According to the controversial book Executing Justice: An Inside Account of the Case of Mumia Abu-Jamal, written by Daniel R. Williams and published in May of 2001 by St. Martin's Press, Weinglass refused to advance the Beverly confession because he agreed with Williams that Beverly's "story was insane." Weinglass brought Williams to Abu-Jamal's defense team in 1992, shortly after Abu-Jamal had named Weinglass to be his chief legal counsel. Abu-Jamal, claiming that the publication of the book was a breach of his attorney/client relationship, filed an unsuccessful suit to stop the book’s release. The prosecution, as predicted by Wolkenstein, would use passages from Williams's book in court filings to oppose the admission of the Beverly confession as well as to discredit preemptively other defense initiatives such as Singletary's new testimony.
In response to Weinglass's refusal to use the Beverly confession, Wolkenstein resigned from the defense team in July of 1999, as did attorney Jonathan Piper, a litigator at the Chicago office of Sonnenschein Nath & Rosenthal. Piper had worked pro bono for Abu-Jamal throughout the 1990s, drafting legal papers and providing legal and factual research assistance, including interviews with FBI sources active in investigating rampant police corruption in Philadelphia at the time of Faulkner's death.
Subsequent to the publication of Williams’s book in May of 2001, Abu-Jamal discharged Weinglass and Williams from his defense team.
Within days, Abu-Jamal's new defense team, consisting of Marlene Kamish of Chicago, Eliot Lee Grossman of Los Angeles, Michael Farrell of Philadelphia, and Nick Brown of the United Kingdom, issued three sworn affidavits: one from Abu-Jamal, one from his brother Billy Cook, and the June 8, 1999 affidavit from erstwhile hit man Beverly that Weinglass had refused to release. Abu-Jamal's affidavit, which was dated May 4, 2001, contained 34 assertions detailing his version of the events surrounding Faulkner's killing in sequential detail. He stated that he did not kill Faulkner and was himself shot in the chest by a police officer as he approached the scene. The shot caused him to collapse and to black out until other police arrived and began beating him. The full text of Abu-Jamal's affidavit:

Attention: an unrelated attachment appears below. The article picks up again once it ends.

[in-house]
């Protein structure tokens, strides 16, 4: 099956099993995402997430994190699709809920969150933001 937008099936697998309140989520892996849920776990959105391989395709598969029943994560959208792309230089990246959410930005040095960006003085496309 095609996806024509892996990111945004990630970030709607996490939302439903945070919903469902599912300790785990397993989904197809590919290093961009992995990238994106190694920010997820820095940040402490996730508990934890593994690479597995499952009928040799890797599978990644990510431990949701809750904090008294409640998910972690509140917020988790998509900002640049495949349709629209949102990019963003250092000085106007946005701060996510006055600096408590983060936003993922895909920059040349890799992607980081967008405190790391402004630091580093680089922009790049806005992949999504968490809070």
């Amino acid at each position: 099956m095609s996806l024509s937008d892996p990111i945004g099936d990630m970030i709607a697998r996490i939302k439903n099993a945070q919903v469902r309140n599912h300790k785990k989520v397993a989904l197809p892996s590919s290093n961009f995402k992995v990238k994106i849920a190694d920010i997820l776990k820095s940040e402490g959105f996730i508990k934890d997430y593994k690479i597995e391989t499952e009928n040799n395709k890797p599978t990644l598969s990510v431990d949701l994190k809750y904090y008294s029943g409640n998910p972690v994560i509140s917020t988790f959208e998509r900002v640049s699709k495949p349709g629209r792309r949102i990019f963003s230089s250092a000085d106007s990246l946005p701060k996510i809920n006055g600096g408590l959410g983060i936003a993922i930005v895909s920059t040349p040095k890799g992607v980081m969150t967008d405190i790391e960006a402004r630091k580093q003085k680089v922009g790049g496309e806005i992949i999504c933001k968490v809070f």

[begin block quote]
I, MUMIA ABU-JAMAL, declare:
1. I am the Petitioner in this action. If called as a witness I could and would testify to the following from my own personal knowledge:
2. I did not shoot Police Officer Daniel Faulkner. I had nothing to do with the killing of Officer Faulkner. I am innocent.
3. At my trial I was denied the right to defend myself. I had no confidence in my court-appointed attorney, who never even asked me what happened the night I was shot and the police officer was killed; and I was excluded from at least half the trial.
4. Since I was denied all my rights at my trial I did not testify. I would not be used to make it look like I had a fair trial.
5. I did not testify in the post-conviction proceedings in 1995 on the advice of my attorney, Leonard Weinglass, who specifically told me not to testify.
6. Now for the first time I have been given an opportunity to tell what happened to me in the early morning hours of December 9, 1981. This is what happened:
7. As a cabbie I often chose 13th and Locust Street because it was a popular club area with a lot of foot traffic.
8. I worked out of United Cab on the night of 12/9/81.
9. I believe I had recently returned from dropping off a fare in West Philly.
10. I was filling out my log when I heard some shouting.
11. I glanced in my rear view mirror and saw a flashing dome light of a police cruiser. This wasn't unusual.
12. I continued to fill out my log/trip sheet when I heard what sounded like gunshots.
13. I looked again into my rear view mirror and saw people running up and down Locust.
14. As I scanned I recognized my brother standing in the street staggering and dizzy.
15. I immediately exited the cab and ran to his scream.
16. As I came across the street I saw a uniformed cop turn toward me gun in hand, saw a flash and went down to my knees.
17. I closed my eyes and sat still trying to breathe.
18. The next thing that I remember I felt myself being kicked, hit and being brought out of a stupor.
19. When I opened my eyes, I saw cops all around me.
20. They were hollering and cursing, grabbing and pulling on me. I felt faint finding it hard to talk.
21. As I looked through this cop crowd all around me, I saw my brother, blood running down his neck and a cop lying on his back on the pavement.
22. I was pulled to my feet and then rammed into a telephone pole, beaten where I fell, and thrown into a paddy wagon.
23. I think I slept until I heard the door open and a white cop in a white shirt came in cursing and hit me in the forehead.
24. I don't remember what he said much except a lot of "niggers," "black mother- fuckers" and what not.